Muller’s Post-Reformation Reformed Dogmatics is Now Online!

Great news!  The massive and standard, four volume set of Richard Muller’s Post-Reformation Reformed Dogmatics (PRRD) is now fully available to be read online!

The set is a comprehensive historical survey of the doctrines of reformed orthodoxy, especially from its Latin works in the 1600’s, on (1) Prolegomena, (2) Scripture, (3) God & his Attributes & (4) the Trinity.  Though the work is historical, because of its detail, it forms an unparalleled systematic theology on these doctrines.

The set has often been in the past prohibitvely expensive and hard to obtain.  Not anymore!  All four volumes are linked at this link:

The Works of Dr. Richard A. Muller:  PRRD

A Lesson in Ethics: on Material Cooperation with Evil

Have you ever bought clothes or shoes originally made in a sweatshop in a third-world country?  Do you ever take Tylenol or Aspirin, which has used research from the fetal cells of aborted babies in its continued development?

It is nearly impossible to avoid all forms and degrees of material cooperation in the immoral actions of others in modern society, and Jesus and Paul have yet told us not to go out of the world.  The topic of what may be lawful and what not, in which circumstances, is one of the hardest in ethics, and yet it is massively relevant to our daily lives.  The issues become most personal and pertinent when immorality is being pushed upon us, as is increasingly happening in our culture.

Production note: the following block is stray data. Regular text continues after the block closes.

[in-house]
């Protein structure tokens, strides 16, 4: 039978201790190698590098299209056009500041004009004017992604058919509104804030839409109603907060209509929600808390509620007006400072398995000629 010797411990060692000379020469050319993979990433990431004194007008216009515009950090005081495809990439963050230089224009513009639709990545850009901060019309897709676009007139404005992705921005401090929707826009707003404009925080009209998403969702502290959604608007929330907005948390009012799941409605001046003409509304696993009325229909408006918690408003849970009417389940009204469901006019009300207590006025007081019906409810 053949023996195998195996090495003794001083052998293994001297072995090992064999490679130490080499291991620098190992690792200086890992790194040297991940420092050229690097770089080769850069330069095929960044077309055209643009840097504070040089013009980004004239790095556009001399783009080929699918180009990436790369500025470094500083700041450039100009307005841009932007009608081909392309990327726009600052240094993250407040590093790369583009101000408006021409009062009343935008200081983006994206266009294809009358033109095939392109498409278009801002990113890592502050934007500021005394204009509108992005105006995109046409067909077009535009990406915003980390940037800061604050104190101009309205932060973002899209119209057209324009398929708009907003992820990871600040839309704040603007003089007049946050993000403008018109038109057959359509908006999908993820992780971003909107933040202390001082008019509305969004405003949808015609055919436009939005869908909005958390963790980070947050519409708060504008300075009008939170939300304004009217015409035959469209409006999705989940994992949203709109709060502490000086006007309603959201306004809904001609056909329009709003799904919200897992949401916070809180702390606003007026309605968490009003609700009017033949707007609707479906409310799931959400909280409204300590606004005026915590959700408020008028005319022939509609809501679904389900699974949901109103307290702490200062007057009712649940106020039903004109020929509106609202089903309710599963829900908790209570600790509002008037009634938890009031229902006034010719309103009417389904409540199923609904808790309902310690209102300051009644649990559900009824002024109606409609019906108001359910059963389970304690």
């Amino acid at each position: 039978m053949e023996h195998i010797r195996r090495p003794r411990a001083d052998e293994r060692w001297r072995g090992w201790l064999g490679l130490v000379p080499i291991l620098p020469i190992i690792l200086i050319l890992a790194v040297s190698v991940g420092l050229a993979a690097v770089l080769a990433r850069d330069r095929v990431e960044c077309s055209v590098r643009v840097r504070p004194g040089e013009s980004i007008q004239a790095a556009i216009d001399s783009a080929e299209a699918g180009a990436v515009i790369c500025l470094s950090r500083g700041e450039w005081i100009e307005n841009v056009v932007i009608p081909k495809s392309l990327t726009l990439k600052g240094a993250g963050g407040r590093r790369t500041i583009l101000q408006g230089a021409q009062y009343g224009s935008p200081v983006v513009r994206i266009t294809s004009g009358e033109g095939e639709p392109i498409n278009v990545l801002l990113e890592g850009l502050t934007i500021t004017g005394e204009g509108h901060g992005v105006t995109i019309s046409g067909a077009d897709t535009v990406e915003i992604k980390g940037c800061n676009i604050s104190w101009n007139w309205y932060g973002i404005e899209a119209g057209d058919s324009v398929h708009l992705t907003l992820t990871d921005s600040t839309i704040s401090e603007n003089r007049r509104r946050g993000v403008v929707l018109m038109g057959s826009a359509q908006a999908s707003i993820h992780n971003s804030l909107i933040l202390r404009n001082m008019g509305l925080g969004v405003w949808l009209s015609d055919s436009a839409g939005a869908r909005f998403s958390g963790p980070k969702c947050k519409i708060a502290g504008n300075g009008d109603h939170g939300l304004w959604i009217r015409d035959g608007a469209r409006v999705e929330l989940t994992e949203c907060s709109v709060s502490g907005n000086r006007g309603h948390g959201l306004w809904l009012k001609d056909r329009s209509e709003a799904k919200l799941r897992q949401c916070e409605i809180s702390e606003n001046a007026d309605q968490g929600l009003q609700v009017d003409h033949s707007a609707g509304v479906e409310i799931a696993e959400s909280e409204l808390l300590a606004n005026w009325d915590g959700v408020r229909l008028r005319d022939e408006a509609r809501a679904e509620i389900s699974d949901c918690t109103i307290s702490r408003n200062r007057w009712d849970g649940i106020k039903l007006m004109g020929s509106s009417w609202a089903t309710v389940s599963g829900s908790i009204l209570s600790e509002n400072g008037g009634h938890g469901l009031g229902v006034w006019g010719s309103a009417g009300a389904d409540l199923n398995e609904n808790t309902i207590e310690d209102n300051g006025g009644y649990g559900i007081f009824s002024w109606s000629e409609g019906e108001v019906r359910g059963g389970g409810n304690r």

Yet there are solid principles that have been hammered out through Church history on this topic that will give you a sure foundation and be a safe guide in finding clear answers in seeking to please the Lord in these difficult matters.  Read the Extended Introduction on this new page of resources (a one of its kind) and grow in the Christian life, that we might be like Zacharias and Elisabeth who “were both righteous before God, walking in all the commandments and ordinances of the Lord blameless.” (Lk. 1:5-6)

On the Ethics of Material Cooperation with, & Associations with Evil

Praying & Worshipping Together, Apart

The Orthodox Presbyterian Chuch in America has called for today, Saturday, August 21, 2021, to be a day of prayer and fasting that “we might lament our distress and unworthiness before the Lord, confess our sin, and commit ourselves anew to the faithful service of the Lord our God…”  This could not be more appropriate and necessary for the times.

Though churches and famillies are separated by great distance and circumstances, yet the OPC has called for this “that the whole church may pray as one people, and call upon the Lord with one voice..”